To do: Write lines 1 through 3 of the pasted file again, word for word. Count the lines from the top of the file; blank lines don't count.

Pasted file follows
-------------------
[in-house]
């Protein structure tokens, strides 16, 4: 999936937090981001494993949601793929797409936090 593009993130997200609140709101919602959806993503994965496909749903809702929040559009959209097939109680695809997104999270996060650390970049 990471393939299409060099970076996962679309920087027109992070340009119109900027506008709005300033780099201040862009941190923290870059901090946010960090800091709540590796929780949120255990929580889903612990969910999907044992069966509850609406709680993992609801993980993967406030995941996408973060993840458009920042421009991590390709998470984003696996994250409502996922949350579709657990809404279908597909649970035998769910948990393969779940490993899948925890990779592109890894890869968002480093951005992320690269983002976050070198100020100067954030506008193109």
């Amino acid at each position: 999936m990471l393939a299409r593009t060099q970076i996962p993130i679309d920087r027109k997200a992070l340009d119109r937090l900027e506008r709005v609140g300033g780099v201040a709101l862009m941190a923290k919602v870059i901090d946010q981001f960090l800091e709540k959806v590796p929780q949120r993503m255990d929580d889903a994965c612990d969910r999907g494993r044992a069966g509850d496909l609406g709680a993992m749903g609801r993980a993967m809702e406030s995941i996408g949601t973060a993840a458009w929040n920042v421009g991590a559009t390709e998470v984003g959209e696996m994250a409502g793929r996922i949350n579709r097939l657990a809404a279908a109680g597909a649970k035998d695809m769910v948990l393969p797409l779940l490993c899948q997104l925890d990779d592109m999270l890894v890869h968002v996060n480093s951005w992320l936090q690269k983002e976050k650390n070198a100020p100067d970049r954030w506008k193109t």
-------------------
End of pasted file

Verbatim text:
[in-house]
């Protein structure tokens, strides 16, 4: 999936937090981001494993949601793929797409936090 593009993130997200609140709101919602959806993503994965496909749903809702929040559009959209097939109680695809997104999270996060650390970049 990471393939299409060099970076996962679309920087027109992070340009119109900027506008709005300033780099201040862009941190923290870059901090946010960090800091709540590796929780949120255990929580889903612990969910999907044992069966509850609406709680993992609801993980993967406030995941996408973060993840458009920042421009991590390709998470984003696996994250409502996922949350579709657990809404279908597909649970035998769910948990393969779940490993899948925890990779592109890894890869968002480093951005992320690269983002976050070198100020100067954030506008193109």
């Amino acid at each position: 999936m990471l393939a299409r593009t060099q970076i996962p993130i679309d920087r027109k997200a992070l340009d119109r937090l900027e506008r709005v609140g300033g780099v201040a709101l862009m941190a923290k919602v870059i901090d946010q981001f960090l800091e709540k959806v590796p929780q949120r993503m255990d929580d889903a994965c612990d969910r999907g494993r044992a069966g509850d496909l609406g709680a993992m749903g609801r993980a993967m809702e406030s995941i996408g949601t973060a993840a458009w929040n920042v421009g991590a559009t390709e998470v984003g959209e696996m994250a409502g793929r996922i949350n579709r097939l657990a809404a279908a109680g597909a649970k035998d695809m769910v948990l393969p797409l779940l490993c899948q997104l925890d990779d592109m999270l890894v890869h968002v996060n480093s951005w992320l936090q690269k983002e976050k650390n070198a100020p100067d970049r954030w506008k193109t």